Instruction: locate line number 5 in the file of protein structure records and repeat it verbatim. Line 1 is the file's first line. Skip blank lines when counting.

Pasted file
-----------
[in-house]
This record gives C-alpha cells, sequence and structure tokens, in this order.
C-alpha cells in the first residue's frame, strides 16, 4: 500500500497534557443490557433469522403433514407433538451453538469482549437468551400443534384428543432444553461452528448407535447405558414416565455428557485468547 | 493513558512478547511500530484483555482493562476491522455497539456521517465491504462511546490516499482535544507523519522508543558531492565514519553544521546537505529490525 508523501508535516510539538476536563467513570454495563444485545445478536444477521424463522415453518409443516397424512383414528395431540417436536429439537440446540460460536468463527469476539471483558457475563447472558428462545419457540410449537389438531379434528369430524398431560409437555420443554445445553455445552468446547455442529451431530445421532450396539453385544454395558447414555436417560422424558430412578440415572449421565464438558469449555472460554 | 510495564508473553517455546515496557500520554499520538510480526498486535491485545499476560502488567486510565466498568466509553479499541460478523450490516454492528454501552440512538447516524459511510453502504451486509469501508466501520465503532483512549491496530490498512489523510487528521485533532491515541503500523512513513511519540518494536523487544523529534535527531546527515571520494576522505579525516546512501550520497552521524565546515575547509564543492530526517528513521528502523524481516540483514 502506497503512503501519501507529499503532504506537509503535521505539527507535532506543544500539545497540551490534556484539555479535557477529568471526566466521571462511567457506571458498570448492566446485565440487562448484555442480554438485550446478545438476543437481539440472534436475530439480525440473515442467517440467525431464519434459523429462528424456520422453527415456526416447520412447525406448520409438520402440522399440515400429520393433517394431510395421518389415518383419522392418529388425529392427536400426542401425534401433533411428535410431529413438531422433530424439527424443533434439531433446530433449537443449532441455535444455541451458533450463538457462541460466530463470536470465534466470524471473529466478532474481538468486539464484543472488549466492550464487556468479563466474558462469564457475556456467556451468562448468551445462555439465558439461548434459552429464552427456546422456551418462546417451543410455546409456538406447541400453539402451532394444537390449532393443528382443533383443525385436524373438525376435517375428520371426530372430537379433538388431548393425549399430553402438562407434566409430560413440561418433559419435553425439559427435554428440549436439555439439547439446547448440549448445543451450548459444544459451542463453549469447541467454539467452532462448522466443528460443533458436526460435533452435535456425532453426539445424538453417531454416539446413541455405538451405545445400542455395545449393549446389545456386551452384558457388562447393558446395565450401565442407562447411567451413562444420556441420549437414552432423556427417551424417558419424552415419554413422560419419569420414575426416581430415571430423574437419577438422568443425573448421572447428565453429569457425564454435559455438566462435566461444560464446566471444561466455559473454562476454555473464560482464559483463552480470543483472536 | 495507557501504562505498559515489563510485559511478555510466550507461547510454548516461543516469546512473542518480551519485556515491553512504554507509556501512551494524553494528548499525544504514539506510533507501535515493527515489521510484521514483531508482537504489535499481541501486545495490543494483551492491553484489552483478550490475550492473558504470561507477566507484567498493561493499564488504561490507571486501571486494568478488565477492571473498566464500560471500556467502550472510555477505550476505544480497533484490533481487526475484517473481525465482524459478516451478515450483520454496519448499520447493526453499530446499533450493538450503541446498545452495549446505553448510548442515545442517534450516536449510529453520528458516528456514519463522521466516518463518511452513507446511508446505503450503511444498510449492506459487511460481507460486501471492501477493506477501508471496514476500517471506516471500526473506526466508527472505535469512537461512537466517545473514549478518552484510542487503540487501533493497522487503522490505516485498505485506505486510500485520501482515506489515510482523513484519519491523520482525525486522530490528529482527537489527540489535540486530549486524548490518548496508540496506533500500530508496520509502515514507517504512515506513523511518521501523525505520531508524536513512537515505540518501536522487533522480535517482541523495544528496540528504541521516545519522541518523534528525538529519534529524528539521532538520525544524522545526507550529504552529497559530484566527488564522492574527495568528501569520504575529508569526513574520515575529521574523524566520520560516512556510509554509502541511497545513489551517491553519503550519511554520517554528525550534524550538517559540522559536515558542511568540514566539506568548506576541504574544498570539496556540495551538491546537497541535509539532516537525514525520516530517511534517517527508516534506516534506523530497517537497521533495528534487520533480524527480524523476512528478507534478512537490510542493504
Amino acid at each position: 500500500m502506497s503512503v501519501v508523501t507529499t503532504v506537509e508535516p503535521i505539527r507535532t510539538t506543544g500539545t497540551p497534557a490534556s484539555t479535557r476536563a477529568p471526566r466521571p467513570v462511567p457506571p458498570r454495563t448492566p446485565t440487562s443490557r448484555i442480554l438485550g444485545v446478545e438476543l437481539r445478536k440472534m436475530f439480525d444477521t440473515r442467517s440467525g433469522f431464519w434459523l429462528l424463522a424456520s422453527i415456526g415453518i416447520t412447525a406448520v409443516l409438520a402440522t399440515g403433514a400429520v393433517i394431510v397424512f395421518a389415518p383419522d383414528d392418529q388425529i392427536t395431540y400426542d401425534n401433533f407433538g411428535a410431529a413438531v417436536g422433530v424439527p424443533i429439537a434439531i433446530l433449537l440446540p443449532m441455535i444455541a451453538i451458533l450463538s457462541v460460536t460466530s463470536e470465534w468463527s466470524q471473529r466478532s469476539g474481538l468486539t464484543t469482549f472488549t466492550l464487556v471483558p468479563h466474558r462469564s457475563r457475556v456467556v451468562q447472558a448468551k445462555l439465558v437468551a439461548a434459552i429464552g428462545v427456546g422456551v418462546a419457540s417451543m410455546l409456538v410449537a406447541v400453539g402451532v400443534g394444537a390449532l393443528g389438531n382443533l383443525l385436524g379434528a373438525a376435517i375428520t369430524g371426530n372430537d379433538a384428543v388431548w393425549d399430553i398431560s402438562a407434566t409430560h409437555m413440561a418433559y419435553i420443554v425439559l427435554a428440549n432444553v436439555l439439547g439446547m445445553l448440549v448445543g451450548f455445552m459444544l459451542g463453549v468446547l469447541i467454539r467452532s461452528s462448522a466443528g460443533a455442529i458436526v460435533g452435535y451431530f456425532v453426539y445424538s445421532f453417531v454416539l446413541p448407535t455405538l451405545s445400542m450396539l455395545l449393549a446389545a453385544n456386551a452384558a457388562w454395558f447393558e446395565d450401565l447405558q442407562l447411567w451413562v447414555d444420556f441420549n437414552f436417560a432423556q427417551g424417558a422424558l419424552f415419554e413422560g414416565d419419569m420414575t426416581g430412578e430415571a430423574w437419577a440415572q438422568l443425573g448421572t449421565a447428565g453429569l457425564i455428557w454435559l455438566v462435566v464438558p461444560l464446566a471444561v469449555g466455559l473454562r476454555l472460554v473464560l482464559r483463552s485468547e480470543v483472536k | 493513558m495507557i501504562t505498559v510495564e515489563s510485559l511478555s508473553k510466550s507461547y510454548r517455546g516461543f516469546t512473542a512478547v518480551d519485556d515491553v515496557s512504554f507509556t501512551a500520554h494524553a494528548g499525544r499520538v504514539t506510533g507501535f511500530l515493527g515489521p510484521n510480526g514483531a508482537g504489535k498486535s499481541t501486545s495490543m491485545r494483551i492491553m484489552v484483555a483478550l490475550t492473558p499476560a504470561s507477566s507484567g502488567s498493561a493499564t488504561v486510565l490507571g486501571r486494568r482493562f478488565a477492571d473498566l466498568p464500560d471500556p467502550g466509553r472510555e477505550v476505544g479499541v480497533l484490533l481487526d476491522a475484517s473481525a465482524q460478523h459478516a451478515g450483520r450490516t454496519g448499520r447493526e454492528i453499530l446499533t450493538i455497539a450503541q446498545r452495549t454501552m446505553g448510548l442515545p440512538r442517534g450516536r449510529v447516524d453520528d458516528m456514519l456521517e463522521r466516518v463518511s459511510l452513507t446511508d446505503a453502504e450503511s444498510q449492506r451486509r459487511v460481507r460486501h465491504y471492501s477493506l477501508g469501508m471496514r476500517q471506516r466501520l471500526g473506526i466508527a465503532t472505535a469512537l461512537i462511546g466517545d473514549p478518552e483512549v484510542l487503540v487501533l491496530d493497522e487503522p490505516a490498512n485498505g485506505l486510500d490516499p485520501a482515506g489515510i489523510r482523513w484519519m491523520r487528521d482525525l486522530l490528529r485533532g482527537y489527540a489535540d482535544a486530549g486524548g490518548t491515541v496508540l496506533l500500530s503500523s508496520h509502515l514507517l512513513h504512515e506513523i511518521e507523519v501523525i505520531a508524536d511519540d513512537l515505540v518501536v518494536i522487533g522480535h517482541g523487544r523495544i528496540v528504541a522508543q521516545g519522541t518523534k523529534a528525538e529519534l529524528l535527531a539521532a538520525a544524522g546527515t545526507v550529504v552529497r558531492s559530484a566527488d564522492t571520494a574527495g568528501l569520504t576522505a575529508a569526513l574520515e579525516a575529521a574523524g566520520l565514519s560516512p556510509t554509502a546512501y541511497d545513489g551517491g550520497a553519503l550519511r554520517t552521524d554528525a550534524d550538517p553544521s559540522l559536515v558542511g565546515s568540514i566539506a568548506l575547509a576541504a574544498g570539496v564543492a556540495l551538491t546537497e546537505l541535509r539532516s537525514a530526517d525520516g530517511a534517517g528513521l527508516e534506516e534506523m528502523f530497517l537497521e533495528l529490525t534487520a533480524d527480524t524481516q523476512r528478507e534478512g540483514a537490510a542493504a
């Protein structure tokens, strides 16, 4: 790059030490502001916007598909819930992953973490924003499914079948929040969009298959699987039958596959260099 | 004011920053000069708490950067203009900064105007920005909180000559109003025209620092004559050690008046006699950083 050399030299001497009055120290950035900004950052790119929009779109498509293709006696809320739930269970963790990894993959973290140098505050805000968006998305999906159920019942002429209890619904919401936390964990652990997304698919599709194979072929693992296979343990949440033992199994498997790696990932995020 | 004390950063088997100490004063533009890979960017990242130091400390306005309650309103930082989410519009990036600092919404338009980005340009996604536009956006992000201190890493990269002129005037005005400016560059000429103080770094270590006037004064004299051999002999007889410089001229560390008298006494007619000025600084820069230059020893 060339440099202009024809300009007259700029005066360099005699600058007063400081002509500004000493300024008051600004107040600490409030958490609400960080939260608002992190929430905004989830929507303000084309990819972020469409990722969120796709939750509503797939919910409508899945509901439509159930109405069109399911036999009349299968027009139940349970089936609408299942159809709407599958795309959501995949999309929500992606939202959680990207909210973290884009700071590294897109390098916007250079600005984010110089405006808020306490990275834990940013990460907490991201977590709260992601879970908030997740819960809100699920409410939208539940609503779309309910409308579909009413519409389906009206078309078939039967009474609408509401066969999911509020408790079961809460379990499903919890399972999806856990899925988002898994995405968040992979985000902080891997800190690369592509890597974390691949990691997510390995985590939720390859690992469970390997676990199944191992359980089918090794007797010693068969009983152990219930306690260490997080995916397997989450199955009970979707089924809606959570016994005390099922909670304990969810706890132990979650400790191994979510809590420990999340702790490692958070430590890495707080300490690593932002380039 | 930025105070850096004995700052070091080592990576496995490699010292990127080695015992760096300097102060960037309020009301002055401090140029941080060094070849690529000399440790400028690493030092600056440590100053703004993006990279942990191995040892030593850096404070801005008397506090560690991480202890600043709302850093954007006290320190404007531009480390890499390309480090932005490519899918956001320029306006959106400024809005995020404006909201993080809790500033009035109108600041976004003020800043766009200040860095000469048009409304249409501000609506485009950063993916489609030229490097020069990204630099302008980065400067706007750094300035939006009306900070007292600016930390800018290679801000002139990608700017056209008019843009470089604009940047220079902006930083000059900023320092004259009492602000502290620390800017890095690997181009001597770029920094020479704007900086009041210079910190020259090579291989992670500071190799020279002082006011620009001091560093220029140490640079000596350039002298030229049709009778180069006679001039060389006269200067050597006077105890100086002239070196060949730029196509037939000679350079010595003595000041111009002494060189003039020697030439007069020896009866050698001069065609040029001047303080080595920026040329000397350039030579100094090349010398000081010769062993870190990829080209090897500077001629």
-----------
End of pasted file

């Protein structure tokens, strides 16, 4: 790059030490502001916007598909819930992953973490924003499914079948929040969009298959699987039958596959260099 | 004011920053000069708490950067203009900064105007920005909180000559109003025209620092004559050690008046006699950083 050399030299001497009055120290950035900004950052790119929009779109498509293709006696809320739930269970963790990894993959973290140098505050805000968006998305999906159920019942002429209890619904919401936390964990652990997304698919599709194979072929693992296979343990949440033992199994498997790696990932995020 | 004390950063088997100490004063533009890979960017990242130091400390306005309650309103930082989410519009990036600092919404338009980005340009996604536009956006992000201190890493990269002129005037005005400016560059000429103080770094270590006037004064004299051999002999007889410089001229560390008298006494007619000025600084820069230059020893 060339440099202009024809300009007259700029005066360099005699600058007063400081002509500004000493300024008051600004107040600490409030958490609400960080939260608002992190929430905004989830929507303000084309990819972020469409990722969120796709939750509503797939919910409508899945509901439509159930109405069109399911036999009349299968027009139940349970089936609408299942159809709407599958795309959501995949999309929500992606939202959680990207909210973290884009700071590294897109390098916007250079600005984010110089405006808020306490990275834990940013990460907490991201977590709260992601879970908030997740819960809100699920409410939208539940609503779309309910409308579909009413519409389906009206078309078939039967009474609408509401066969999911509020408790079961809460379990499903919890399972999806856990899925988002898994995405968040992979985000902080891997800190690369592509890597974390691949990691997510390995985590939720390859690992469970390997676990199944191992359980089918090794007797010693068969009983152990219930306690260490997080995916397997989450199955009970979707089924809606959570016994005390099922909670304990969810706890132990979650400790191994979510809590420990999340702790490692958070430590890495707080300490690593932002380039 | 930025105070850096004995700052070091080592990576496995490699010292990127080695015992760096300097102060960037309020009301002055401090140029941080060094070849690529000399440790400028690493030092600056440590100053703004993006990279942990191995040892030593850096404070801005008397506090560690991480202890600043709302850093954007006290320190404007531009480390890499390309480090932005490519899918956001320029306006959106400024809005995020404006909201993080809790500033009035109108600041976004003020800043766009200040860095000469048009409304249409501000609506485009950063993916489609030229490097020069990204630099302008980065400067706007750094300035939006009306900070007292600016930390800018290679801000002139990608700017056209008019843009470089604009940047220079902006930083000059900023320092004259009492602000502290620390800017890095690997181009001597770029920094020479704007900086009041210079910190020259090579291989992670500071190799020279002082006011620009001091560093220029140490640079000596350039002298030229049709009778180069006679001039060389006269200067050597006077105890100086002239070196060949730029196509037939000679350079010595003595000041111009002494060189003039020697030439007069020896009866050698001069065609040029001047303080080595920026040329000397350039030579100094090349010398000081010769062993870190990829080209090897500077001629």